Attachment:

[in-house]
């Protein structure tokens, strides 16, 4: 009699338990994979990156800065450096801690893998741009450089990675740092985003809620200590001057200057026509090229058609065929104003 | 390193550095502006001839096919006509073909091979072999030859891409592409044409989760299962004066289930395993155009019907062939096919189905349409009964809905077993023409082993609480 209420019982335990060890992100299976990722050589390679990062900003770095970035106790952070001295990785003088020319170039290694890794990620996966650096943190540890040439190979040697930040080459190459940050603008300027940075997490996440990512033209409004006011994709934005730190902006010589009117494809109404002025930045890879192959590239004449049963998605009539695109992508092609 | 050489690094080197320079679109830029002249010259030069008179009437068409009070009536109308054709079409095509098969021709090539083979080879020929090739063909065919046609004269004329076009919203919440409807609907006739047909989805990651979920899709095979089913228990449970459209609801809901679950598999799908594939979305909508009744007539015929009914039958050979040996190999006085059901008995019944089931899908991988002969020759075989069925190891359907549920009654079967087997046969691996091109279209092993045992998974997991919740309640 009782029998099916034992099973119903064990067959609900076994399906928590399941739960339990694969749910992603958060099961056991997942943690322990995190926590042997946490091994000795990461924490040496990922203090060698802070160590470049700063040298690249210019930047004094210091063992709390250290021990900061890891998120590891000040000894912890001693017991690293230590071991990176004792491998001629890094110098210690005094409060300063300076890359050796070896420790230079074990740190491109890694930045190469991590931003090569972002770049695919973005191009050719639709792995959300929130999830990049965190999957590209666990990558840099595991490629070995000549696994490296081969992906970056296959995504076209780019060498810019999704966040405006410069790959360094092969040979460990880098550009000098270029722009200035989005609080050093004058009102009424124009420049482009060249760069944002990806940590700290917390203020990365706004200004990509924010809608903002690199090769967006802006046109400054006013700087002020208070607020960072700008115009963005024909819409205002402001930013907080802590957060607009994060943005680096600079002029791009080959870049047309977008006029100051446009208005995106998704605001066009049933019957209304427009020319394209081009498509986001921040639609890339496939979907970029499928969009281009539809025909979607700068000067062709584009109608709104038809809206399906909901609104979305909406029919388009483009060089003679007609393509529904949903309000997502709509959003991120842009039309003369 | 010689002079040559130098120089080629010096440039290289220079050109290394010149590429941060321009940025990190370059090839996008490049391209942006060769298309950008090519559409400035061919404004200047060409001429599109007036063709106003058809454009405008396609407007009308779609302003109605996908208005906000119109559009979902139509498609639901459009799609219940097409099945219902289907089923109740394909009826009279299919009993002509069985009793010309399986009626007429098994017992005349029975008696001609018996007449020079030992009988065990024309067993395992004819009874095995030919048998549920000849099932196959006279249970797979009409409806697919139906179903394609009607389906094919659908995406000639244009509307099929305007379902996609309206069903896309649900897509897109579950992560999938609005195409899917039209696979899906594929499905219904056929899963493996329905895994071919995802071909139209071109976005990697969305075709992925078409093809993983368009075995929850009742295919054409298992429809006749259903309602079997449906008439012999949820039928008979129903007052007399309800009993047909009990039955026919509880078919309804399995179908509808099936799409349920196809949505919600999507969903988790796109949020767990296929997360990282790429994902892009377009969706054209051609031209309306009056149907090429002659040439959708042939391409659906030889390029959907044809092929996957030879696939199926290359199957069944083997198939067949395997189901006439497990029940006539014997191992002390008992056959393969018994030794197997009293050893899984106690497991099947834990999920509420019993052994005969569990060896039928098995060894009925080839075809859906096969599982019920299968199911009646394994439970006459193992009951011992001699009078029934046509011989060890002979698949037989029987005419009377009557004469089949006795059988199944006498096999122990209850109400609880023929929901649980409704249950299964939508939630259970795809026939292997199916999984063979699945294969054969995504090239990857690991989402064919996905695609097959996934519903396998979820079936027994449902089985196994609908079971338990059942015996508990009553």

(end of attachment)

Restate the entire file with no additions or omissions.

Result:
[in-house]
């Protein structure tokens, strides 16, 4: 009699338990994979990156800065450096801690893998741009450089990675740092985003809620200590001057200057026509090229058609065929104003 | 390193550095502006001839096919006509073909091979072999030859891409592409044409989760299962004066289930395993155009019907062939096919189905349409009964809905077993023409082993609480 209420019982335990060890992100299976990722050589390679990062900003770095970035106790952070001295990785003088020319170039290694890794990620996966650096943190540890040439190979040697930040080459190459940050603008300027940075997490996440990512033209409004006011994709934005730190902006010589009117494809109404002025930045890879192959590239004449049963998605009539695109992508092609 | 050489690094080197320079679109830029002249010259030069008179009437068409009070009536109308054709079409095509098969021709090539083979080879020929090739063909065919046609004269004329076009919203919440409807609907006739047909989805990651979920899709095979089913228990449970459209609801809901679950598999799908594939979305909508009744007539015929009914039958050979040996190999006085059901008995019944089931899908991988002969020759075989069925190891359907549920009654079967087997046969691996091109279209092993045992998974997991919740309640 009782029998099916034992099973119903064990067959609900076994399906928590399941739960339990694969749910992603958060099961056991997942943690322990995190926590042997946490091994000795990461924490040496990922203090060698802070160590470049700063040298690249210019930047004094210091063992709390250290021990900061890891998120590891000040000894912890001693017991690293230590071991990176004792491998001629890094110098210690005094409060300063300076890359050796070896420790230079074990740190491109890694930045190469991590931003090569972002770049695919973005191009050719639709792995959300929130999830990049965190999957590209666990990558840099595991490629070995000549696994490296081969992906970056296959995504076209780019060498810019999704966040405006410069790959360094092969040979460990880098550009000098270029722009200035989005609080050093004058009102009424124009420049482009060249760069944002990806940590700290917390203020990365706004200004990509924010809608903002690199090769967006802006046109400054006013700087002020208070607020960072700008115009963005024909819409205002402001930013907080802590957060607009994060943005680096600079002029791009080959870049047309977008006029100051446009208005995106998704605001066009049933019957209304427009020319394209081009498509986001921040639609890339496939979907970029499928969009281009539809025909979607700068000067062709584009109608709104038809809206399906909901609104979305909406029919388009483009060089003679007609393509529904949903309000997502709509959003991120842009039309003369 | 010689002079040559130098120089080629010096440039290289220079050109290394010149590429941060321009940025990190370059090839996008490049391209942006060769298309950008090519559409400035061919404004200047060409001429599109007036063709106003058809454009405008396609407007009308779609302003109605996908208005906000119109559009979902139509498609639901459009799609219940097409099945219902289907089923109740394909009826009279299919009993002509069985009793010309399986009626007429098994017992005349029975008696001609018996007449020079030992009988065990024309067993395992004819009874095995030919048998549920000849099932196959006279249970797979009409409806697919139906179903394609009607389906094919659908995406000639244009509307099929305007379902996609309206069903896309649900897509897109579950992560999938609005195409899917039209696979899906594929499905219904056929899963493996329905895994071919995802071909139209071109976005990697969305075709992925078409093809993983368009075995929850009742295919054409298992429809006749259903309602079997449906008439012999949820039928008979129903007052007399309800009993047909009990039955026919509880078919309804399995179908509808099936799409349920196809949505919600999507969903988790796109949020767990296929997360990282790429994902892009377009969706054209051609031209309306009056149907090429002659040439959708042939391409659906030889390029959907044809092929996957030879696939199926290359199957069944083997198939067949395997189901006439497990029940006539014997191992002390008992056959393969018994030794197997009293050893899984106690497991099947834990999920509420019993052994005969569990060896039928098995060894009925080839075809859906096969599982019920299968199911009646394994439970006459193992009951011992001699009078029934046509011989060890002979698949037989029987005419009377009557004469089949006795059988199944006498096999122990209850109400609880023929929901649980409704249950299964939508939630259970795809026939292997199916999984063979699945294969054969995504090239990857690991989402064919996905695609097959996934519903396998979820079936027994449902089985196994609908079971338990059942015996508990009553």